An absolute must-do when visiting New Orleans in the winter is during the first week of January when you’ll get to experience a truly magical celebration – Kings Day on January 6th.


Kings Day – also known as Twelfth Night and the Epiphany – is the official start of the Mardi Gras season. This season ends on Fat Tuesday, the day before Lent.


You might have so much fun in Crescent City that you decide to stay all the way through Mardi Gras! But, either way, you’ll have the opportunity to enjoy a taste of the city’s infamous King Cakes. 


new orleans in the winter


The Architecture 


New Orleans is known for its historic French architecture, primarily in The French Quarter. You could grab a guidebook and stalk a favorite celebrity who may call the city home – Anne Rice and Trent Reznor, to name two – or you can marvel at the seriously stunning homes lining the streets of this world-famous neighborhood.


There are hints of modern architecture around the city too, so if buildings and all their beauty are something you enjoy in your sight-seeing, New Orleans in the winter will not disappoint you. 


new orleans in the winter


Charming Dinner Cruise 


Saving arguably the best for last on your New Orleans “to-do” list would be a fantastic dinner cruise on the Steamboat Natchez. This steamboat is the last remaining authentic steamboat left on the Mississippi River.


That alone makes the experience a once-in-a-lifetime opportunity. In addition to the history of the steamboat, it offers both daytime and dinner jazz cruises, so you’re experiencing the authentic music of the region along with delicious dining on the famed river.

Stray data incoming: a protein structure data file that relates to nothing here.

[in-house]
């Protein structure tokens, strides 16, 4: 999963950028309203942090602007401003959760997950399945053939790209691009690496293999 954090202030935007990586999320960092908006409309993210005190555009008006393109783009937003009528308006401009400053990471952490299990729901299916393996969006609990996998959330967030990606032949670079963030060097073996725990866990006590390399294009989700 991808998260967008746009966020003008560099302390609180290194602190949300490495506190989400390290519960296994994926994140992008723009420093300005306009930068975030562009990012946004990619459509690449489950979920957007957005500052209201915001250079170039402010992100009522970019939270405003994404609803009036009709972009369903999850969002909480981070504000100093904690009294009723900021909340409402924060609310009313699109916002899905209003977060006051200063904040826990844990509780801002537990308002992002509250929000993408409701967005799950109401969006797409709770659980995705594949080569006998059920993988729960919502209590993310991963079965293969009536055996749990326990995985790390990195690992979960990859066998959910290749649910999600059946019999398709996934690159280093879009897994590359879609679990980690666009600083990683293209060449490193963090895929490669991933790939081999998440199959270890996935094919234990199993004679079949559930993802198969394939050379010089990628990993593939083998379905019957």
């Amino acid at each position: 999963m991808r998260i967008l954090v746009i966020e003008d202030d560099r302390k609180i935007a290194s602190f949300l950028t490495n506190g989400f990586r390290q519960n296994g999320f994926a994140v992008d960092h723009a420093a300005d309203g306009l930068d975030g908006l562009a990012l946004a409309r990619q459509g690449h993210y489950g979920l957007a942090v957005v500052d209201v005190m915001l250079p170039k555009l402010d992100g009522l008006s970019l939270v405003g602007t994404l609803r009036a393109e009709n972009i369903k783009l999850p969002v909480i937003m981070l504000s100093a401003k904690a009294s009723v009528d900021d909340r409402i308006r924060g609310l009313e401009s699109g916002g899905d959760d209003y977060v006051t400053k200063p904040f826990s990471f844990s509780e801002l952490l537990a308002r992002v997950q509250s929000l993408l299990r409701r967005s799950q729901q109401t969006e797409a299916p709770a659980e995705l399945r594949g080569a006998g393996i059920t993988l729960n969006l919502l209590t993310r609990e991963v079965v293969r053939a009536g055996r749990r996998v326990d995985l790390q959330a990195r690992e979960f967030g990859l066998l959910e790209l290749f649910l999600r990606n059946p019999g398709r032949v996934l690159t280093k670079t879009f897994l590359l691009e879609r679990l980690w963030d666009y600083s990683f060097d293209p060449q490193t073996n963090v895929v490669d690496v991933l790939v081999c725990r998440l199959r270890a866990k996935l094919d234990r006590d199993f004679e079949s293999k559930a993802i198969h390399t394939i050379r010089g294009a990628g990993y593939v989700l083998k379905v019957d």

The cruise will start in The French Quarter and travel along the Mississippi to show you the entire city from the water. It’s not only breathtaking but a fun and lively experience whether you’re in New Orleans for the winter or any time of year. But especially during the holidays.


New Orleans is an American icon, a place that we all should visit at least once in our lives. If you’re in the South, it’s a short flight or road trip from you. But, no matter where you live in the country, New Orleans in the winter is worth the visit. Happy Trails!

Christa Thompson

Christa Thompson is the Founder and Chief Editor of The Fairytale Traveler. She started traveling the world in 2003 when she attended a summer abroad study at the University of Cambridge in England. Since then, her wanderlust has been fierce. Her three passions in life are her son, traveling, and being creative. The Fairytale Traveler brand gives Christa the opportunity to do all of these things and to live intentionally every day. "It's never too late to believe in what you love and to pursue your dreams." -Christa Thompson

One thought on “Ideas for Exploring New Orleans In the Winter

  1. I am French from Paris and I went to Tulane U. so I know both cities quite well. I can tell you that the architecture of the French Quarter is not French from France, we do not have anything like that in France. It’s probably Acadian or creole from the islands, with Spanish and Caribbean influences to be sure. I once walked in the French Carre and was told by tourists that I must have been happy to see my style of buildings in America when in fact, I had never seen such architecture before coming to New Orleans! Visitors to New Orleans must think that when they go to Paris they will see the same iron balconies and facades when they won’t!